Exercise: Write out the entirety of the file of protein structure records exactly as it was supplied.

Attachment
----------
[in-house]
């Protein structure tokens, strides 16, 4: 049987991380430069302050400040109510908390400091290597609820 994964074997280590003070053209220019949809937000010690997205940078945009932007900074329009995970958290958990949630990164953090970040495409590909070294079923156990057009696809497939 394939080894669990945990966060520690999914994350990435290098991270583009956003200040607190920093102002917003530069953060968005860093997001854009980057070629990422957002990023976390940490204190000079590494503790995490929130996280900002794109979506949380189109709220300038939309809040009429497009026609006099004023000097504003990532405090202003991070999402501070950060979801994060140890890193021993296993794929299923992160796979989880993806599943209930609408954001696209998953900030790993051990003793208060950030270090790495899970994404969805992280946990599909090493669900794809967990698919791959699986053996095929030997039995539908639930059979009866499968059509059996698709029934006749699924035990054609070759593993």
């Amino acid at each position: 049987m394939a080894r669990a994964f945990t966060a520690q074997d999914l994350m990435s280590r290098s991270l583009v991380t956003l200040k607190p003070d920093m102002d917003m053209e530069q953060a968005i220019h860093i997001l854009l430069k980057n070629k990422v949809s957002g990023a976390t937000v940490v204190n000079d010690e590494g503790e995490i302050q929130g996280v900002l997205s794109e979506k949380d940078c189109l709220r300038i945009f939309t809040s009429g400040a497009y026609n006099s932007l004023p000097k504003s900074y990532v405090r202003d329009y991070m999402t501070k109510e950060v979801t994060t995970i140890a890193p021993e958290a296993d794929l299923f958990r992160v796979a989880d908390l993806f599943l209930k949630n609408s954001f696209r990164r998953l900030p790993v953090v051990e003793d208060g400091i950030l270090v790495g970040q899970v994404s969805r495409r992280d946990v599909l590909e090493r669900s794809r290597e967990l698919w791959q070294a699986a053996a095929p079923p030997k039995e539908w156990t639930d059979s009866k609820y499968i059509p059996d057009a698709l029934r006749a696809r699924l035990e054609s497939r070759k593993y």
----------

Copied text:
[in-house]
């Protein structure tokens, strides 16, 4: 049987991380430069302050400040109510908390400091290597609820 994964074997280590003070053209220019949809937000010690997205940078945009932007900074329009995970958290958990949630990164953090970040495409590909070294079923156990057009696809497939 394939080894669990945990966060520690999914994350990435290098991270583009956003200040607190920093102002917003530069953060968005860093997001854009980057070629990422957002990023976390940490204190000079590494503790995490929130996280900002794109979506949380189109709220300038939309809040009429497009026609006099004023000097504003990532405090202003991070999402501070950060979801994060140890890193021993296993794929299923992160796979989880993806599943209930609408954001696209998953900030790993051990003793208060950030270090790495899970994404969805992280946990599909090493669900794809967990698919791959699986053996095929030997039995539908639930059979009866499968059509059996698709029934006749699924035990054609070759593993």
């Amino acid at each position: 049987m394939a080894r669990a994964f945990t966060a520690q074997d999914l994350m990435s280590r290098s991270l583009v991380t956003l200040k607190p003070d920093m102002d917003m053209e530069q953060a968005i220019h860093i997001l854009l430069k980057n070629k990422v949809s957002g990023a976390t937000v940490v204190n000079d010690e590494g503790e995490i302050q929130g996280v900002l997205s794109e979506k949380d940078c189109l709220r300038i945009f939309t809040s009429g400040a497009y026609n006099s932007l004023p000097k504003s900074y990532v405090r202003d329009y991070m999402t501070k109510e950060v979801t994060t995970i140890a890193p021993e958290a296993d794929l299923f958990r992160v796979a989880d908390l993806f599943l209930k949630n609408s954001f696209r990164r998953l900030p790993v953090v051990e003793d208060g400091i950030l270090v790495g970040q899970v994404s969805r495409r992280d946990v599909l590909e090493r669900s794809r290597e967990l698919w791959q070294a699986a053996a095929p079923p030997k039995e539908w156990t639930d059979s009866k609820y499968i059509p059996d057009a698709l029934r006749a696809r699924l035990e054609s497939r070759k593993y």